Home / Blogs

The Greatest Free Riders of Our Time

Rob Frieden

Former Southwestern Bell CEO, now General Motors CEO Ed Whitacre famously accused Google of free-riding his network, despite the obvious truth that Google pays for traffic delivery to peering points and ISPs gladly enter into reciprocal peering agreements in lieu of cash transactions that would likely result in a near zero payment as roughly equivalent traffic balances out. Mr. Whitacre did raise a legitimate question whether there are free riders and I'm seeing one darling and one unexpected group flying below the radar.

My list of supreme free riders: Apple and cellular radio carriers. Anytime an Apple customer and/or a wireless carrier customer pays for and downloads content via a wi-fi connection, Apple and the carriers avoid having to pay for transport, or providing transport respectively. So Apple can get paid for a book delivered to the iPad without incurring any delivery cost. Such a deal. I have not heard that Apple will pay a gratuity to Starbucks and all the other wi-fi hotspot operators whenever a book gets downloaded "off network."

Similarly recognize that anytime a wireless carrier subscriber uses wi-fi, in lieu of the carrier's network, the carrier has avoided having to provide service. Subscribers are not conserving monthly service minutes when they use wi-fi, particularly for data downloads by all you can eat data plan customers.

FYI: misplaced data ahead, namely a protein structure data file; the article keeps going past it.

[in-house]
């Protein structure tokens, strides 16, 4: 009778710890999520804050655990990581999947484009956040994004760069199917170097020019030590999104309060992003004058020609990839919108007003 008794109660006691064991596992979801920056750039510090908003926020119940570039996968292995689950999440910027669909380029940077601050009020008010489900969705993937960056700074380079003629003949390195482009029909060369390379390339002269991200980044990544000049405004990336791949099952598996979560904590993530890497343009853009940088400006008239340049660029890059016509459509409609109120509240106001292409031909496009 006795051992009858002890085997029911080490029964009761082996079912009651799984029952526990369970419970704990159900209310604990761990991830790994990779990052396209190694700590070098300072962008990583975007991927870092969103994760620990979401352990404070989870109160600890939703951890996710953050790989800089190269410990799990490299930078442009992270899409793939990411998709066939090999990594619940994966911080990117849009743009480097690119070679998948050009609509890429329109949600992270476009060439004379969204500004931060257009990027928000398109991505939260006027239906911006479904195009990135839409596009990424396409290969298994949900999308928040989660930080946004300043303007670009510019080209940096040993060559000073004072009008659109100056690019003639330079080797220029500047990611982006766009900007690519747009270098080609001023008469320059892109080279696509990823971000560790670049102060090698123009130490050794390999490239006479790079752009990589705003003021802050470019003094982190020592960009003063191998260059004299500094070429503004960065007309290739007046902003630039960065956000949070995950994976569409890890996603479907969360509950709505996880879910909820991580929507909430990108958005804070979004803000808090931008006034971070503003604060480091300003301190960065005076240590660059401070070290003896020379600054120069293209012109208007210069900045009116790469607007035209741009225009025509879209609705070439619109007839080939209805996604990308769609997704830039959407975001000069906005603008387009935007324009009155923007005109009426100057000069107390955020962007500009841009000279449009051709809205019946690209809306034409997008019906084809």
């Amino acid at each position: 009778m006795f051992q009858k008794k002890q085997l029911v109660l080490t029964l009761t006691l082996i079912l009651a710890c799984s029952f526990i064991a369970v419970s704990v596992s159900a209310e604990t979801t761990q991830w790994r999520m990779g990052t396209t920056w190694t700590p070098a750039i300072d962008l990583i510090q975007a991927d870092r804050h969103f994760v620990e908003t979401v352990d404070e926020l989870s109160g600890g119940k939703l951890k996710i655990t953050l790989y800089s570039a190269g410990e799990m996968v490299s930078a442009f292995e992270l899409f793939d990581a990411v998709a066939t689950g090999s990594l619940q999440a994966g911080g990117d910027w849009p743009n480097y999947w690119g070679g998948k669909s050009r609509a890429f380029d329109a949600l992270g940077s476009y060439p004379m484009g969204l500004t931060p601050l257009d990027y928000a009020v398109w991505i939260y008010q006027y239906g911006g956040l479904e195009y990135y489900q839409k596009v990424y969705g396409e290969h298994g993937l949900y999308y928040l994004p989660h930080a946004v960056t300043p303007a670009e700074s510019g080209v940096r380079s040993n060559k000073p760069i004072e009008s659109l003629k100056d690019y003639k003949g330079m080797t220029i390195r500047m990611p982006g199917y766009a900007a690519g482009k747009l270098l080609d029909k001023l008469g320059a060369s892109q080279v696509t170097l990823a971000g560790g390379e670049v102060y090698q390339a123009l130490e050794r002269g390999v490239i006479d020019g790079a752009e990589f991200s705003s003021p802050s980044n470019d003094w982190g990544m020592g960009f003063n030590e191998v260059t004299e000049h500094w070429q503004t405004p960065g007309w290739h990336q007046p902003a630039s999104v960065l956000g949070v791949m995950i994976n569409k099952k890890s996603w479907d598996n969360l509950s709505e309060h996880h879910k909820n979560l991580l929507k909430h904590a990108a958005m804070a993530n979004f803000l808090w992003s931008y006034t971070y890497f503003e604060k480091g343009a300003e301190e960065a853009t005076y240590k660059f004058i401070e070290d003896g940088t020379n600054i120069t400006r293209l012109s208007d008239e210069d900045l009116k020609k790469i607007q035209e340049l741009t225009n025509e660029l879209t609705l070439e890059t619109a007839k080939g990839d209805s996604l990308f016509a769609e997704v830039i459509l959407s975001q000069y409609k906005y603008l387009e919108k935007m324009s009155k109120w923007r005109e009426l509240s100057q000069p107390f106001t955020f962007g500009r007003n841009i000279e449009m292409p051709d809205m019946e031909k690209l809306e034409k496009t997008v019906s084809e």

Some time ago, wireless carriers required cellphone manufacturers such as Nokia to disable wi-fi access in the mistaken perception that the carrier would not benefit when subscribers avoid having to use the carriers' network. Given the sorry state of these networks in the face of vastly increasing demand, wireless carriers wised up.

Now Apple and the cellular carriers qualify as the greatest free-riders of our time.

By Rob Frieden, Pioneers Chair and Professor of Telecommunications and Law
Follow CircleID on
Related topics: Access Providers, Telecom, Wireless
SHARE THIS POST

If you are pressed for time ...

... this is for you. More and more professionals are choosing to publish critical posts on CircleID from all corners of the Internet industry. If you find it hard to keep up daily, consider subscribing to our weekly digest. We will provide you a convenient summary report once a week sent directly to your inbox. It's a quick and easy read.

I make a point of reading CircleID. There is no getting around the utility of knowing what thoughtful people are thinking and saying about our industry.

Vinton Cerf, Co-designer of the TCP/IP Protocols & the Architecture of the Internet

Share your comments

Access costs Dan Campbell  –  Jan 29, 2010 3:14 PM PDT